A review, a critque, an analysis of Van Gogh famous painting by Mary Tompkins Lewis, who teaches art history at Trinity College.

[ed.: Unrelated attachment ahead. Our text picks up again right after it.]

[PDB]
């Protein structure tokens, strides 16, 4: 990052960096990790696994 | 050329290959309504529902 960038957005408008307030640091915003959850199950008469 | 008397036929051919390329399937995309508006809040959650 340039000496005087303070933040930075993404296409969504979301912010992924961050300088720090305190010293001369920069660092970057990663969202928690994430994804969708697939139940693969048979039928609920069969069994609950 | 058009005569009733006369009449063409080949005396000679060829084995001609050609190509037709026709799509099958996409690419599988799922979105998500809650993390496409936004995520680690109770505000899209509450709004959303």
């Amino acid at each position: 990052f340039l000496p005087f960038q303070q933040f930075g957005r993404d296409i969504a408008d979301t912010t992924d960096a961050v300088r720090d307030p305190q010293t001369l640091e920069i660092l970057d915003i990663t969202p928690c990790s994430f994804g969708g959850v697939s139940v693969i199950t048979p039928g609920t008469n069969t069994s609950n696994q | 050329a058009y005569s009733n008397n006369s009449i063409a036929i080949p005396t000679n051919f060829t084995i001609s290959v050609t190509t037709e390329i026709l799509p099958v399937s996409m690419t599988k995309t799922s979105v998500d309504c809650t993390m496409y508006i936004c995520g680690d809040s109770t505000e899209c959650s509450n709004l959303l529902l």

Painted in a small cell in an asylum in Saint-Remy-de-Provence, Vincent Van Gogh's magisterial "Starry Night" (1889) is perhaps the most celebrated of the many paintings that chart his compressed and compelling career. The hospital of St. Paul-de-Mausole, at one time a medieval French monastery, offered the Dutch artist a refuge after the crushing disappointments of bleak months spent in nearby Arles. Van Gogh (1853-1890) had been abandoned in Arles by his fellow painter, Paul Gauguin. His ambition of founding a studio in the South of France had collapsed, and with it his dream of a utopian brotherhood of modern painters who shared his belief that art could offer an embodiment of hope amid the drudgeries of modern life.